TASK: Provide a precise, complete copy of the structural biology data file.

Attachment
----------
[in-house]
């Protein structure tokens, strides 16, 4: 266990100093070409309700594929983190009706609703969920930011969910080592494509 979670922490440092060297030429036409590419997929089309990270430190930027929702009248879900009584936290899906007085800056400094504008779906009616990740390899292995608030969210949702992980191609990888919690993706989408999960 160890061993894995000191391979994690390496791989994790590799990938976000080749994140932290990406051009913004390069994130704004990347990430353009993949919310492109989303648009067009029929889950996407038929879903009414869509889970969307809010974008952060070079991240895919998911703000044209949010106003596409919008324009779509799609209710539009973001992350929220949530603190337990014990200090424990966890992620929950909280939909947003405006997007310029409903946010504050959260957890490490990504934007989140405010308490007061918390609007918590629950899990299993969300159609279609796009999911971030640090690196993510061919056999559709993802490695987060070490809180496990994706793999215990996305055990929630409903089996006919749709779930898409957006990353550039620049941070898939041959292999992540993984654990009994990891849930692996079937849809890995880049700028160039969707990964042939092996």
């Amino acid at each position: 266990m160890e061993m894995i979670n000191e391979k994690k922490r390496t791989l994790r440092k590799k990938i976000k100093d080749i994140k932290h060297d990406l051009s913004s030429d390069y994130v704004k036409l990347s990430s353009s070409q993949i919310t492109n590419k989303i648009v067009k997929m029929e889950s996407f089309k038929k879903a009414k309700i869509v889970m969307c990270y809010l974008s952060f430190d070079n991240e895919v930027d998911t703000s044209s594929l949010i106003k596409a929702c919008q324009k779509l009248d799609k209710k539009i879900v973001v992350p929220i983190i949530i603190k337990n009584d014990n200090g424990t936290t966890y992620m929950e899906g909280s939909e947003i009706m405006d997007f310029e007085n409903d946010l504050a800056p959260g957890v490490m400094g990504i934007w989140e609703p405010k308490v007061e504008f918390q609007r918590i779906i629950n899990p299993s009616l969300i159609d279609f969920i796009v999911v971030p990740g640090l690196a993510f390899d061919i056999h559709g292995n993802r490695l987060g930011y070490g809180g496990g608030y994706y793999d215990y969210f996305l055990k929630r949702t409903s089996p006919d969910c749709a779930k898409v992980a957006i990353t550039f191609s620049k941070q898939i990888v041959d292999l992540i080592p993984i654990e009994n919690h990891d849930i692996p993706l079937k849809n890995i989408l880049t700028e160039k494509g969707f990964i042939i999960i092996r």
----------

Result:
[in-house]
């Protein structure tokens, strides 16, 4: 266990100093070409309700594929983190009706609703969920930011969910080592494509 979670922490440092060297030429036409590419997929089309990270430190930027929702009248879900009584936290899906007085800056400094504008779906009616990740390899292995608030969210949702992980191609990888919690993706989408999960 160890061993894995000191391979994690390496791989994790590799990938976000080749994140932290990406051009913004390069994130704004990347990430353009993949919310492109989303648009067009029929889950996407038929879903009414869509889970969307809010974008952060070079991240895919998911703000044209949010106003596409919008324009779509799609209710539009973001992350929220949530603190337990014990200090424990966890992620929950909280939909947003405006997007310029409903946010504050959260957890490490990504934007989140405010308490007061918390609007918590629950899990299993969300159609279609796009999911971030640090690196993510061919056999559709993802490695987060070490809180496990994706793999215990996305055990929630409903089996006919749709779930898409957006990353550039620049941070898939041959292999992540993984654990009994990891849930692996079937849809890995880049700028160039969707990964042939092996």
């Amino acid at each position: 266990m160890e061993m894995i979670n000191e391979k994690k922490r390496t791989l994790r440092k590799k990938i976000k100093d080749i994140k932290h060297d990406l051009s913004s030429d390069y994130v704004k036409l990347s990430s353009s070409q993949i919310t492109n590419k989303i648009v067009k997929m029929e889950s996407f089309k038929k879903a009414k309700i869509v889970m969307c990270y809010l974008s952060f430190d070079n991240e895919v930027d998911t703000s044209s594929l949010i106003k596409a929702c919008q324009k779509l009248d799609k209710k539009i879900v973001v992350p929220i983190i949530i603190k337990n009584d014990n200090g424990t936290t966890y992620m929950e899906g909280s939909e947003i009706m405006d997007f310029e007085n409903d946010l504050a800056p959260g957890v490490m400094g990504i934007w989140e609703p405010k308490v007061e504008f918390q609007r918590i779906i629950n899990p299993s009616l969300i159609d279609f969920i796009v999911v971030p990740g640090l690196a993510f390899d061919i056999h559709g292995n993802r490695l987060g930011y070490g809180g496990g608030y994706y793999d215990y969210f996305l055990k929630r949702t409903s089996p006919d969910c749709a779930k898409v992980a957006i990353t550039f191609s620049k941070q898939i990888v041959d292999l992540i080592p993984i654990e009994n919690h990891d849930i692996p993706l079937k849809n890995i989408l880049t700028e160039k494509g969707f990964i042939i999960i092996r």